Those who have seen Andrew Lloyd Webberʼs glorious and breathtaking movie musical “The Phantom of the Opera,” need to decide quite carefully if the soundtrack of the movie or the music with the original cast of the wonderful Broadway musical should be purchased. Both are equally great.This review, however, discusses the double-disc edition of the soundtrack. One can also purchase a single-disc edition with highlights from the soundtrack. What may be lacking in the double-disc edition is the ability to watch these songs actually being sung. This version of the soundtrack contains photos from the movie, but nothing can compare to watching the film. The double CD is a good addition to the original score because the soundtrack contains dialogue from the movie that is not heard in the Broadway musical.
The first CD has numerous good tracks. In Emmy Rossumʼs (Christineʼs) first solo number, “Think of Me,” she establishes herself as a voice that sounds much more mature than her age while filming, only 17. Rossum does not pull any tricks and proves to the listener that she has been properly trained to reach the range that actress Sarah Brightman achieved in the original recording of the Broadway musical.
In the song “The Phantom of the Opera,” Gerard Butler attempts to replicate the talents of Michael Crawford. Unfortunately, one cannot reasonably compare Butler to Crawford. In most of the Phantomʼs songs, Butler is strained and far less frightening than Crawford. The Phantom is supposed to be a character that one starts to despise, but then grows to love. However, Butler did not achieve this at all.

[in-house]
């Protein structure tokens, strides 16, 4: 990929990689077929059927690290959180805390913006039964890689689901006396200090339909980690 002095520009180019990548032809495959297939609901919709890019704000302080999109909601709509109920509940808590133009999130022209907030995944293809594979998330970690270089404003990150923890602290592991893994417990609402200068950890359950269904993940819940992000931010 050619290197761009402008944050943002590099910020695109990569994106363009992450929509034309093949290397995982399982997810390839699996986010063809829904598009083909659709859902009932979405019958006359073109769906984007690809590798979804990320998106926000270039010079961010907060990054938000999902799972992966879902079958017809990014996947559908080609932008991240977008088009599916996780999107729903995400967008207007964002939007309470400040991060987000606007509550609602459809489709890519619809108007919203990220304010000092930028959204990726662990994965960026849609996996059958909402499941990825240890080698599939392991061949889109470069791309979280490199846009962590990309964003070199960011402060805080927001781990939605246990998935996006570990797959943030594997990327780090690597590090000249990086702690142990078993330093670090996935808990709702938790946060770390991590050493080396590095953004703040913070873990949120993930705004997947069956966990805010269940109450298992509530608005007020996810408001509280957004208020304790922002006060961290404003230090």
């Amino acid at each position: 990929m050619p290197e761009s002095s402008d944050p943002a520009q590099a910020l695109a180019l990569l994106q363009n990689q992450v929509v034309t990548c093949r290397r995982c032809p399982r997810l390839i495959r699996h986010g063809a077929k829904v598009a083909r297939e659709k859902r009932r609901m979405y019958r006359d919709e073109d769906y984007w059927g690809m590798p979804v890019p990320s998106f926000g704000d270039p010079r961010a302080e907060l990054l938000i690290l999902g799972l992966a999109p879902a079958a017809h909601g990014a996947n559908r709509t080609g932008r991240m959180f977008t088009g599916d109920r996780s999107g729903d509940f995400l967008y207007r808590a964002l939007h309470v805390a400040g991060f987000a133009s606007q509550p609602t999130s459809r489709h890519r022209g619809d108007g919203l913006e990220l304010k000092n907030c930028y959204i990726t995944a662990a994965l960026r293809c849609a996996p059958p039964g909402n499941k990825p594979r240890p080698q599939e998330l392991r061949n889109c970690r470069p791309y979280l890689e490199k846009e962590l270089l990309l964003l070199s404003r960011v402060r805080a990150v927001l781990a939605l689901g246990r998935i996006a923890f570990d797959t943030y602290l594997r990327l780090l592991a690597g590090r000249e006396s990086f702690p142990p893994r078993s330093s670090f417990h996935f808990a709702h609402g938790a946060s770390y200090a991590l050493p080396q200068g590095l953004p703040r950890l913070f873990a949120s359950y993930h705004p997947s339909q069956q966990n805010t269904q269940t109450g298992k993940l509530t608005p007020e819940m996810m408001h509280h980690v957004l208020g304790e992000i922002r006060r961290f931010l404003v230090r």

In the song “Poor Fool, He Makes Me Laugh/Il Muto,” the piece where we would expect to hear Minnie Driver (La Carlotta) attempt to sing, we instead hear a different woman who makes it difficult to believe that Driver is actually lip-syncing her lyrics.
The first major duet of the movie comes in “All I Ask of You,” a duet between Patrick Wilson as Raoul (who was last seen in HBOʼs “Angels in America”) and Rossum. This duet is strong, beautiful, and wonderful. It is indeed one of the best pieces from the soundtrack. After listening to the first compact disc, one hears the song “Masquerade/Why So Silent.”
This song is meant to be an ensemble piece, and does a grand job of opening the second half of the movie, although it is slightly overdone. In this second disc, we hear some new instrumental songs that Webber has composed for the motion picture such as “The Swordfight.” This is one of the most anticipated scenes because it was never used in the musical. It is well done, though not necessary for the purpose of the movie.
The final song worth listening to is “Learn to Be Lonely.” This song, written to be played over the end credits, is a very touching song that Minnie Driver sings and its lyrics stay with you well after watching the movie.
Altogether, this soundtrack is wonderful, and the dialogue and the instrumental pieces definitely compliment it. If you loved the musical on Broadway, then this soundtrack will make your music collection all the more “Phantastic.” I give it four out of five stars.